“Way ’round ’em, Shep! Better bring ’em in.”

The dog responded instantly, his handsome tail waving like a plume as he bounded over the sagebrush and gathered in the stragglers.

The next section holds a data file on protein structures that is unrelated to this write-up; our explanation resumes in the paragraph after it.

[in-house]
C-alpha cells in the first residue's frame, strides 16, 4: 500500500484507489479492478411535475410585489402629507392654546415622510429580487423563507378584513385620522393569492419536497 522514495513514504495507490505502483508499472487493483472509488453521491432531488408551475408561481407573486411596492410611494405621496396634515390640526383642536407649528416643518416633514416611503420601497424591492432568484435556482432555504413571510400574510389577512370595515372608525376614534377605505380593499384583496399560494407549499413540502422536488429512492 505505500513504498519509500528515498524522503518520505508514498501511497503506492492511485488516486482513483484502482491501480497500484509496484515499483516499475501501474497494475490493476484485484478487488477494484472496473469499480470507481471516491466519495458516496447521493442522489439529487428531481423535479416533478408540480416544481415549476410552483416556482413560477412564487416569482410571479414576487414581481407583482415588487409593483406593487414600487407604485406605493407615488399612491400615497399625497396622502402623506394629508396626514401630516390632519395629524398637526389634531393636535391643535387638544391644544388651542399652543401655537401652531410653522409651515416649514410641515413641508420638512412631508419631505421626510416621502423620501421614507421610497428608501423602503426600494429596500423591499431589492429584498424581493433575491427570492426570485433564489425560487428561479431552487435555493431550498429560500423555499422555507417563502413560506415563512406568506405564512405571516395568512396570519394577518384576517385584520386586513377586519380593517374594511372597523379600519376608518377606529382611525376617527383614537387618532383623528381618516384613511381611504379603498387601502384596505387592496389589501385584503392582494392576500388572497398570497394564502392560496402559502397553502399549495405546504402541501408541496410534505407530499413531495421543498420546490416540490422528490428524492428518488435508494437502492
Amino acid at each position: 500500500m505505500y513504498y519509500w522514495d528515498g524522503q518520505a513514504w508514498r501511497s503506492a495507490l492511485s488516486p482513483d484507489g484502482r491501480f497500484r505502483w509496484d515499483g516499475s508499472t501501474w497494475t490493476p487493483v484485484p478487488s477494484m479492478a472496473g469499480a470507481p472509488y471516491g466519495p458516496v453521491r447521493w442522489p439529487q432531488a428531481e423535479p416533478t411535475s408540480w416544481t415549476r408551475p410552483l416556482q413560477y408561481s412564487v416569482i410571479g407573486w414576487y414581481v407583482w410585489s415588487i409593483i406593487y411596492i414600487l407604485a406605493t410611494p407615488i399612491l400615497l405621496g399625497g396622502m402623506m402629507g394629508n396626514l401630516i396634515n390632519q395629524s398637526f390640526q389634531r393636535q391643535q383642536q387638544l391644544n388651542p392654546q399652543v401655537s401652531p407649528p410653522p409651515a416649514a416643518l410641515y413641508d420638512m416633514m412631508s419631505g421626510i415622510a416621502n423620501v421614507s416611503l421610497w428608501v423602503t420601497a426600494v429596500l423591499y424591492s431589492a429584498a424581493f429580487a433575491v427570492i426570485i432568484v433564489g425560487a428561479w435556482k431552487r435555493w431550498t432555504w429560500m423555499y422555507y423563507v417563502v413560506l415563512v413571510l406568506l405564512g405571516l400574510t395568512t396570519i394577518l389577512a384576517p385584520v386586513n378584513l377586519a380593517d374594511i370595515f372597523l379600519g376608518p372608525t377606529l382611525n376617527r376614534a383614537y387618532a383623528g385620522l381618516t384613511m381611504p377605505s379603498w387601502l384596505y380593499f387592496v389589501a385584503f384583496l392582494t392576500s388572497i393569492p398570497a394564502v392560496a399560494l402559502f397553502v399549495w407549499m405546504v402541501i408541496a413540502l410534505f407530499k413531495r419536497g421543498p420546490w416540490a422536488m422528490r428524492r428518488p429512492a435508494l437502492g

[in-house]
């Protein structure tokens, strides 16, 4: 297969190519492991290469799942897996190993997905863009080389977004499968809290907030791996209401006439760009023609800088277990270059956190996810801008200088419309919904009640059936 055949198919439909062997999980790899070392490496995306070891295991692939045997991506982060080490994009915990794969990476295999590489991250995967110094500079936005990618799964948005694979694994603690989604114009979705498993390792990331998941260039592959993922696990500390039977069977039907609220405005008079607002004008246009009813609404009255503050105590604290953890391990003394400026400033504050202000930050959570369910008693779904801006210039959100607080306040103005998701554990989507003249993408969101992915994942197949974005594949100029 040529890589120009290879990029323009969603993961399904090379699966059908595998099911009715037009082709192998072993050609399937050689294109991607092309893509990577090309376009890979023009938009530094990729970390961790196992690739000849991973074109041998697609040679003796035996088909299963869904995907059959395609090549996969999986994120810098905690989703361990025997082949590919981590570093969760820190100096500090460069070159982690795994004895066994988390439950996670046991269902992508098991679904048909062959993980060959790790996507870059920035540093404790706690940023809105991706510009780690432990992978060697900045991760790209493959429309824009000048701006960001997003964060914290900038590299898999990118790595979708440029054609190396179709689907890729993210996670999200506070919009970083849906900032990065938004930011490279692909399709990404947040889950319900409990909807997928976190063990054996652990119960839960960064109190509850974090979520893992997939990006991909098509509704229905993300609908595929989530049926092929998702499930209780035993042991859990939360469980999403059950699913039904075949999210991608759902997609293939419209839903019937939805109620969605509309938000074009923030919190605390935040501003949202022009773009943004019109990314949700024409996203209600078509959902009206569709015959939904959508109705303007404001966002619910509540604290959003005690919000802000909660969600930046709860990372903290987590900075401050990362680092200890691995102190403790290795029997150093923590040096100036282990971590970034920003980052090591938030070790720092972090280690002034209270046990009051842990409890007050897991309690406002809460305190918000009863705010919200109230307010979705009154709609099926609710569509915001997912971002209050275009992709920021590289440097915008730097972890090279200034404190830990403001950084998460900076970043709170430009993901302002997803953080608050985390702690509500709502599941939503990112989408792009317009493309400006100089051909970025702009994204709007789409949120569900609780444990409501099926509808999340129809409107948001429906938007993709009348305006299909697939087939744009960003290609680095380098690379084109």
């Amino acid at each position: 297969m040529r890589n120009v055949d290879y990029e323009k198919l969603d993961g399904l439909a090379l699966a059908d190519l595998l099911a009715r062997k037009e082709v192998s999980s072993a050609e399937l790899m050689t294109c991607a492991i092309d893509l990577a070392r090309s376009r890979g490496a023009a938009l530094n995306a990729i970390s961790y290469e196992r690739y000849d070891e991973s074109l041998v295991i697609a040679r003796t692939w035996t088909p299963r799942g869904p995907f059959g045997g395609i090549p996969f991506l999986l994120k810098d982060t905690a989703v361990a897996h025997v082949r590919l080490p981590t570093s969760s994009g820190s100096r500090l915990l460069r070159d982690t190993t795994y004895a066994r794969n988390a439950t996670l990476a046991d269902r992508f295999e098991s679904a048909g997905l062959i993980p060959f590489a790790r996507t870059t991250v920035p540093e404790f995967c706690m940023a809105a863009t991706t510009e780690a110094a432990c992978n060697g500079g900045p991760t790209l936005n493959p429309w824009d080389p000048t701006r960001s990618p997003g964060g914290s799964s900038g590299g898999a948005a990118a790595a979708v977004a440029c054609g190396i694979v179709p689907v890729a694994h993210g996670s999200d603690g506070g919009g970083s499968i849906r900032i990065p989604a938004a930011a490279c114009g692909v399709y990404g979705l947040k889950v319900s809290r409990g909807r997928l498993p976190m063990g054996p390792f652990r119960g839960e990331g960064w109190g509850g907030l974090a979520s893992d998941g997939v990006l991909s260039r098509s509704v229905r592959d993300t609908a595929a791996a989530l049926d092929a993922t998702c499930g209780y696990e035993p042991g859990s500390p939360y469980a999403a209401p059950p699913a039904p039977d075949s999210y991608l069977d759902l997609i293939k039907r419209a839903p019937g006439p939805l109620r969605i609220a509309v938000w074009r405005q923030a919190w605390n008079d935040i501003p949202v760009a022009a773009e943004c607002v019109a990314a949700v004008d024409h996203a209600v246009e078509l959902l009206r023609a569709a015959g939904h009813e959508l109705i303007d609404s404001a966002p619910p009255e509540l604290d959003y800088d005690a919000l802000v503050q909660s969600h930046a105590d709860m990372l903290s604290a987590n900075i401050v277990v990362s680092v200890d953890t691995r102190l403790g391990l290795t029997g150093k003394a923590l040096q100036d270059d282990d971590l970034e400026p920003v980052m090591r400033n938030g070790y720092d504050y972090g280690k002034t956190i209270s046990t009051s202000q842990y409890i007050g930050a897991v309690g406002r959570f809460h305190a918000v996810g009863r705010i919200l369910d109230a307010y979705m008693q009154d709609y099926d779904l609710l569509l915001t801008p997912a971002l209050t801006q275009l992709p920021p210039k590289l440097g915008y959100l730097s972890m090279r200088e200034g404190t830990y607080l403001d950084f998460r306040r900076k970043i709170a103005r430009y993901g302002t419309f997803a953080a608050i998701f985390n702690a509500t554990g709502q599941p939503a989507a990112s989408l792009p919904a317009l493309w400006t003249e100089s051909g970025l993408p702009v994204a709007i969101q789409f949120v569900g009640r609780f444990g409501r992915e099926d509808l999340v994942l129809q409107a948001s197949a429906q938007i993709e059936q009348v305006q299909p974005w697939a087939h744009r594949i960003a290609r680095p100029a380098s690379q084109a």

By the time the herder had washed his dishes and finished his pipe the sun was well below the horizon and the sky in the west a riot of pink and amber and red. The well-trained sheep fed back and dropped down in twos and threes on a spot not far from the tepee where it pleased their fancy to bed. Save for the distant tinkle of the bell on the burro, and the stirring of the sheep, the herder might have been alone in the universe. When he had set his dishes and food back in the paniers and covered them with a piece of “tarp,” in housewifely orderliness, he opened the black case and took out the violin with a care that amounted to tenderness. The first stroke of the bow bespoke the trained hand. He did not sit, but knelt in the sand with his face to the west as he played like some pagan sun-worshiper, his expression rapt, intent. Strains from the world’s best music rose and fell in throbbing sweetness on the desert stillness, music which told beyond peradventure that some cataclysm in the player’s life had shaken him from his rightful niche. It proclaimed this travel-stained sheepherder in his faded overalls and peak-crowned limp-brimmed hat another of the incongruities of the far west. The sagebrush plains and mountains have held the secrets of many Mysteries locked in their silent breasts, for, since the coming of the White Man, they have been a haven for civilization’s Mistakes, Failures and Misfits.